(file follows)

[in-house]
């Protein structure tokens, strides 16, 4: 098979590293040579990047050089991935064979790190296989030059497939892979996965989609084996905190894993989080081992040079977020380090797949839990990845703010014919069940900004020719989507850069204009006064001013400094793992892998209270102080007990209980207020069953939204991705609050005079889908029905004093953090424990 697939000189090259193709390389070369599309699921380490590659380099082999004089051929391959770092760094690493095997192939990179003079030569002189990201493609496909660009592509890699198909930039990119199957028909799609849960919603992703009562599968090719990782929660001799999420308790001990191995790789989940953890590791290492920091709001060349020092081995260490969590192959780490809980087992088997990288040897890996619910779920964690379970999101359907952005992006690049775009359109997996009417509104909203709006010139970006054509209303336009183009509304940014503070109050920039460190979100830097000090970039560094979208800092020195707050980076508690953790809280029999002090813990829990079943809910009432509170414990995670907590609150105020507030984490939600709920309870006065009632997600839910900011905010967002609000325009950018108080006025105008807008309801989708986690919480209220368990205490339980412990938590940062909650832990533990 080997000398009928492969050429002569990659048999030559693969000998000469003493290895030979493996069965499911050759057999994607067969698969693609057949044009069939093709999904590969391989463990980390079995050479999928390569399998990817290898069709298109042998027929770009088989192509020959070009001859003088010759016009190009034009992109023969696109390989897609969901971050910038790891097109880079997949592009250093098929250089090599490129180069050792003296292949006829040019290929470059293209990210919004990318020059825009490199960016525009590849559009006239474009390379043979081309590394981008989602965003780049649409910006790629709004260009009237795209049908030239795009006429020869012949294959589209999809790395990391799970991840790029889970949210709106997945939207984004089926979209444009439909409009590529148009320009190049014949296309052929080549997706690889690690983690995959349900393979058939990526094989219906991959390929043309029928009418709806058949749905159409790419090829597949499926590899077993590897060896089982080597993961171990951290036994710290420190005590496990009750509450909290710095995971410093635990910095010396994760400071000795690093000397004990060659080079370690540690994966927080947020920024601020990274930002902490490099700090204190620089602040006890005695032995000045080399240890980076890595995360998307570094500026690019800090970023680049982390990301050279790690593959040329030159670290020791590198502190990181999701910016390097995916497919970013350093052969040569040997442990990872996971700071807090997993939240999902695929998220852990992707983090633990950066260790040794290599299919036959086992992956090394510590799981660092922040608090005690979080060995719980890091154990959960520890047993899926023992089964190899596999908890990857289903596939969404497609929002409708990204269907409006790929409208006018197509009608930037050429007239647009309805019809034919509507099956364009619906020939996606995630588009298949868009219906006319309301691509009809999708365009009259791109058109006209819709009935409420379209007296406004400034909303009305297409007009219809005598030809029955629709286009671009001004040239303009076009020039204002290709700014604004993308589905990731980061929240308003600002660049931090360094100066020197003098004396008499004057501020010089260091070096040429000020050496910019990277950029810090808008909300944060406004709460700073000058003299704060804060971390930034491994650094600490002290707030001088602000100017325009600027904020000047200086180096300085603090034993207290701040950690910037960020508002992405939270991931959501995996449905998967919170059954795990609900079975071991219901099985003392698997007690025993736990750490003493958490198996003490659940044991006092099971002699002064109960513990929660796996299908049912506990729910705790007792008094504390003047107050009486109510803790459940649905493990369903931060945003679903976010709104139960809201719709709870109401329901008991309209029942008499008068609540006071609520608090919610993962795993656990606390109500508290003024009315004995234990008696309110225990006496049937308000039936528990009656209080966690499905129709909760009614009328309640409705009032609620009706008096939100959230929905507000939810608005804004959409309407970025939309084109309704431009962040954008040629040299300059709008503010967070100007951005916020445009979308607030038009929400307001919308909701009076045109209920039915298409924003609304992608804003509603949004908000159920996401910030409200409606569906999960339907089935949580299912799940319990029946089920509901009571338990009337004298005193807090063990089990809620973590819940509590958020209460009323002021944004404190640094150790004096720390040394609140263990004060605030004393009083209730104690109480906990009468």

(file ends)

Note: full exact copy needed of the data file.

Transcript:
[in-house]
């Protein structure tokens, strides 16, 4: 098979590293040579990047050089991935064979790190296989030059497939892979996965989609084996905190894993989080081992040079977020380090797949839990990845703010014919069940900004020719989507850069204009006064001013400094793992892998209270102080007990209980207020069953939204991705609050005079889908029905004093953090424990 697939000189090259193709390389070369599309699921380490590659380099082999004089051929391959770092760094690493095997192939990179003079030569002189990201493609496909660009592509890699198909930039990119199957028909799609849960919603992703009562599968090719990782929660001799999420308790001990191995790789989940953890590791290492920091709001060349020092081995260490969590192959780490809980087992088997990288040897890996619910779920964690379970999101359907952005992006690049775009359109997996009417509104909203709006010139970006054509209303336009183009509304940014503070109050920039460190979100830097000090970039560094979208800092020195707050980076508690953790809280029999002090813990829990079943809910009432509170414990995670907590609150105020507030984490939600709920309870006065009632997600839910900011905010967002609000325009950018108080006025105008807008309801989708986690919480209220368990205490339980412990938590940062909650832990533990 080997000398009928492969050429002569990659048999030559693969000998000469003493290895030979493996069965499911050759057999994607067969698969693609057949044009069939093709999904590969391989463990980390079995050479999928390569399998990817290898069709298109042998027929770009088989192509020959070009001859003088010759016009190009034009992109023969696109390989897609969901971050910038790891097109880079997949592009250093098929250089090599490129180069050792003296292949006829040019290929470059293209990210919004990318020059825009490199960016525009590849559009006239474009390379043979081309590394981008989602965003780049649409910006790629709004260009009237795209049908030239795009006429020869012949294959589209999809790395990391799970991840790029889970949210709106997945939207984004089926979209444009439909409009590529148009320009190049014949296309052929080549997706690889690690983690995959349900393979058939990526094989219906991959390929043309029928009418709806058949749905159409790419090829597949499926590899077993590897060896089982080597993961171990951290036994710290420190005590496990009750509450909290710095995971410093635990910095010396994760400071000795690093000397004990060659080079370690540690994966927080947020920024601020990274930002902490490099700090204190620089602040006890005695032995000045080399240890980076890595995360998307570094500026690019800090970023680049982390990301050279790690593959040329030159670290020791590198502190990181999701910016390097995916497919970013350093052969040569040997442990990872996971700071807090997993939240999902695929998220852990992707983090633990950066260790040794290599299919036959086992992956090394510590799981660092922040608090005690979080060995719980890091154990959960520890047993899926023992089964190899596999908890990857289903596939969404497609929002409708990204269907409006790929409208006018197509009608930037050429007239647009309805019809034919509507099956364009619906020939996606995630588009298949868009219906006319309301691509009809999708365009009259791109058109006209819709009935409420379209007296406004400034909303009305297409007009219809005598030809029955629709286009671009001004040239303009076009020039204002290709700014604004993308589905990731980061929240308003600002660049931090360094100066020197003098004396008499004057501020010089260091070096040429000020050496910019990277950029810090808008909300944060406004709460700073000058003299704060804060971390930034491994650094600490002290707030001088602000100017325009600027904020000047200086180096300085603090034993207290701040950690910037960020508002992405939270991931959501995996449905998967919170059954795990609900079975071991219901099985003392698997007690025993736990750490003493958490198996003490659940044991006092099971002699002064109960513990929660796996299908049912506990729910705790007792008094504390003047107050009486109510803790459940649905493990369903931060945003679903976010709104139960809201719709709870109401329901008991309209029942008499008068609540006071609520608090919610993962795993656990606390109500508290003024009315004995234990008696309110225990006496049937308000039936528990009656209080966690499905129709909760009614009328309640409705009032609620009706008096939100959230929905507000939810608005804004959409309407970025939309084109309704431009962040954008040629040299300059709008503010967070100007951005916020445009979308607030038009929400307001919308909701009076045109209920039915298409924003609304992608804003509603949004908000159920996401910030409200409606569906999960339907089935949580299912799940319990029946089920509901009571338990009337004298005193807090063990089990809620973590819940509590958020209460009323002021944004404190640094150790004096720390040394609140263990004060605030004393009083209730104690109480906990009468």